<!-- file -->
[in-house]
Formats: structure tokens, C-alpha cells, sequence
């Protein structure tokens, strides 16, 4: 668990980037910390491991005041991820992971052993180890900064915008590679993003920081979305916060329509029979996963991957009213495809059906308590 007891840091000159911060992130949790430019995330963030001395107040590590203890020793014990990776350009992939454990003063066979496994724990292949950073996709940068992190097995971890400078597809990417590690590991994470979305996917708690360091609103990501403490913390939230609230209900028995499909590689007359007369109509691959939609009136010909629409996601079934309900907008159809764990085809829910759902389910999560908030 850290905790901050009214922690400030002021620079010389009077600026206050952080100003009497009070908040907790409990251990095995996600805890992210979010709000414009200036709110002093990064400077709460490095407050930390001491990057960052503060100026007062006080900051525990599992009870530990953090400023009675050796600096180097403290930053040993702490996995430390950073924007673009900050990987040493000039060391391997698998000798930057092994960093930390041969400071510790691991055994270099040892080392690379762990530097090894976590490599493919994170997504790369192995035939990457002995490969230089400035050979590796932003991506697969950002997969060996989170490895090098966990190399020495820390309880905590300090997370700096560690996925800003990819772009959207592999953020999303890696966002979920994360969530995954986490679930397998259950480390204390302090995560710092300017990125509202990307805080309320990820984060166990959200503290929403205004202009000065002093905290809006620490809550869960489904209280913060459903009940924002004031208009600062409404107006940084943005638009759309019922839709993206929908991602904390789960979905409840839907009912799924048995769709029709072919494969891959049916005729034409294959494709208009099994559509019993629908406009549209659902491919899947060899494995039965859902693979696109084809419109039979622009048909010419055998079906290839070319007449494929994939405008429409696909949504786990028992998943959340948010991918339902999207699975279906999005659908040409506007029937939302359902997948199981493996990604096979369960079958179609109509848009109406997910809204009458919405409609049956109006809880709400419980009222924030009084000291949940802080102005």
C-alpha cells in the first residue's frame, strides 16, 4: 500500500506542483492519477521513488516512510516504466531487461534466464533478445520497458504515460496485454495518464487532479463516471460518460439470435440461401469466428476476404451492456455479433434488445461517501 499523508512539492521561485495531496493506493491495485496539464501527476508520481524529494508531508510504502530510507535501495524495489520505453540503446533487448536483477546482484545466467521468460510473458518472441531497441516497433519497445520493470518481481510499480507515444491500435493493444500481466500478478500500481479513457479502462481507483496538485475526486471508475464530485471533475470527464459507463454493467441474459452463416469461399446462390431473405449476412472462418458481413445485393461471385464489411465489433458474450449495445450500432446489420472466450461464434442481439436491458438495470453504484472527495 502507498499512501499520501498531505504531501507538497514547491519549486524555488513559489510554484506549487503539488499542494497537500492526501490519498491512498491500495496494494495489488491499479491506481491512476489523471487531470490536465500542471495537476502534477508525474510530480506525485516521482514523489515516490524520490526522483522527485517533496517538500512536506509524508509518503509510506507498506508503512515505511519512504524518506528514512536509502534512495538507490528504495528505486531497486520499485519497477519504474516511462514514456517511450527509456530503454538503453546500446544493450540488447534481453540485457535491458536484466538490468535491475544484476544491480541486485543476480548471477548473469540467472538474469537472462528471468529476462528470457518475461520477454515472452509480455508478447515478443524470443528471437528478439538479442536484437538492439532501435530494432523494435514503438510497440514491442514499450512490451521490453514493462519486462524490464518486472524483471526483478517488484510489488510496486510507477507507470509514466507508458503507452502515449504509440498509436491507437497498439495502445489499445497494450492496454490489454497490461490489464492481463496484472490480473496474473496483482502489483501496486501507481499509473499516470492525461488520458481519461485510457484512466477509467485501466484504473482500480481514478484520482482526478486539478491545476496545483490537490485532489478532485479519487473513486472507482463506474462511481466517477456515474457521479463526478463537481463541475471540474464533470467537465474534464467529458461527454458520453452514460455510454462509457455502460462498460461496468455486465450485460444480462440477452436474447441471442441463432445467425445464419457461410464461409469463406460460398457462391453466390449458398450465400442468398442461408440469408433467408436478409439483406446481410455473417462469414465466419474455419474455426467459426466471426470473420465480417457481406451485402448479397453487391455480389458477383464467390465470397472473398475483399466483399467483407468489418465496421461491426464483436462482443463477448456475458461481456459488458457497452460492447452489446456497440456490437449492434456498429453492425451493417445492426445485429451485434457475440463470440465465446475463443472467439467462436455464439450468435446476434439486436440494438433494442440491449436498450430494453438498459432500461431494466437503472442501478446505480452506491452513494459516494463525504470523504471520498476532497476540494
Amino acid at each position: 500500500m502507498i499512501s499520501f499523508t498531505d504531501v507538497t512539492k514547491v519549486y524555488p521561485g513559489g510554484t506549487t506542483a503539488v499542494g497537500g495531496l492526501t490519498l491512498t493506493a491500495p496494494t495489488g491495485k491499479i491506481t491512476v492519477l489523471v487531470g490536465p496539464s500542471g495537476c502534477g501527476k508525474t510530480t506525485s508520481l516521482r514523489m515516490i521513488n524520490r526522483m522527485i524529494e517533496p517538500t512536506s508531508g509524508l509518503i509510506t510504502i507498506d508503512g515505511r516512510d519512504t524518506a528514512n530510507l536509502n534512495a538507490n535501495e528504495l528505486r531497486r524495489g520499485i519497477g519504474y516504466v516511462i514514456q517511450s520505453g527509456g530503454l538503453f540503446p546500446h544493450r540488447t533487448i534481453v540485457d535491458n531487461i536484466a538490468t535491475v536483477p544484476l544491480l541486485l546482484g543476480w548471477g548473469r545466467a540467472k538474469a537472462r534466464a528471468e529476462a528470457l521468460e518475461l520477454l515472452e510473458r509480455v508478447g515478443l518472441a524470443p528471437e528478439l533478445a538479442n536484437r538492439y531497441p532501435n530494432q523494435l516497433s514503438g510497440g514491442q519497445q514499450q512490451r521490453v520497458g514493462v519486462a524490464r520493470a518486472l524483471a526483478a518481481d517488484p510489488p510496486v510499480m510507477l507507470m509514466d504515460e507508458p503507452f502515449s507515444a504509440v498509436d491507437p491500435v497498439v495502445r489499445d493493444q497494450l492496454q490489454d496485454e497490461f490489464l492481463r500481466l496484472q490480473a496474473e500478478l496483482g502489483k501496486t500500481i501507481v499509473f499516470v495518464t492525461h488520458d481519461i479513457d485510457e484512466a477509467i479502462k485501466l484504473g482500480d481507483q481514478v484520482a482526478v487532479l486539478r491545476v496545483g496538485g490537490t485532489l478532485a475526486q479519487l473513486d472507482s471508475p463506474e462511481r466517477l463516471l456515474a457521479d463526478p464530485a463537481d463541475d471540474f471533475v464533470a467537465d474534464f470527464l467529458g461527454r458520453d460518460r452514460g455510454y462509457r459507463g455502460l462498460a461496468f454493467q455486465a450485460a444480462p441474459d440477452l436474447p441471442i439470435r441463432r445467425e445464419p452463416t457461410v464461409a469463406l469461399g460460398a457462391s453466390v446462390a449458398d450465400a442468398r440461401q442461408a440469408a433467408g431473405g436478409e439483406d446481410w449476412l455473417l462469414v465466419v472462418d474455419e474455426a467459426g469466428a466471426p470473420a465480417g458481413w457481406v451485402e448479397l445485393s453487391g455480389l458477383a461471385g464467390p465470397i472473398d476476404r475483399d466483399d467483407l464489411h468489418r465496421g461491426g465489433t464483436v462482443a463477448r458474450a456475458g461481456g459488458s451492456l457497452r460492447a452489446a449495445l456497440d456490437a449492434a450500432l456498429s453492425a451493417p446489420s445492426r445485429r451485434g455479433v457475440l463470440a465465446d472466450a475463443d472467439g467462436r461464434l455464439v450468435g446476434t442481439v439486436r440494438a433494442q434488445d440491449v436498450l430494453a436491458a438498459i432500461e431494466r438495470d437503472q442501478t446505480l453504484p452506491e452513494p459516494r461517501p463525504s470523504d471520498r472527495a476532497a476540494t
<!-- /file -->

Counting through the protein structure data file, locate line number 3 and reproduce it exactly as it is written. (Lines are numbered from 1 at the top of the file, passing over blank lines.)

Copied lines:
């Protein structure tokens, strides 16, 4: 668990980037910390491991005041991820992971052993180890900064915008590679993003920081979305916060329509029979996963991957009213495809059906308590 007891840091000159911060992130949790430019995330963030001395107040590590203890020793014990990776350009992939454990003063066979496994724990292949950073996709940068992190097995971890400078597809990417590690590991994470979305996917708690360091609103990501403490913390939230609230209900028995499909590689007359007369109509691959939609009136010909629409996601079934309900907008159809764990085809829910759902389910999560908030 850290905790901050009214922690400030002021620079010389009077600026206050952080100003009497009070908040907790409990251990095995996600805890992210979010709000414009200036709110002093990064400077709460490095407050930390001491990057960052503060100026007062006080900051525990599992009870530990953090400023009675050796600096180097403290930053040993702490996995430390950073924007673009900050990987040493000039060391391997698998000798930057092994960093930390041969400071510790691991055994270099040892080392690379762990530097090894976590490599493919994170997504790369192995035939990457002995490969230089400035050979590796932003991506697969950002997969060996989170490895090098966990190399020495820390309880905590300090997370700096560690996925800003990819772009959207592999953020999303890696966002979920994360969530995954986490679930397998259950480390204390302090995560710092300017990125509202990307805080309320990820984060166990959200503290929403205004202009000065002093905290809006620490809550869960489904209280913060459903009940924002004031208009600062409404107006940084943005638009759309019922839709993206929908991602904390789960979905409840839907009912799924048995769709029709072919494969891959049916005729034409294959494709208009099994559509019993629908406009549209659902491919899947060899494995039965859902693979696109084809419109039979622009048909010419055998079906290839070319007449494929994939405008429409696909949504786990028992998943959340948010991918339902999207699975279906999005659908040409506007029937939302359902997948199981493996990604096979369960079958179609109509848009109406997910809204009458919405409609049956109006809880709400419980009222924030009084000291949940802080102005």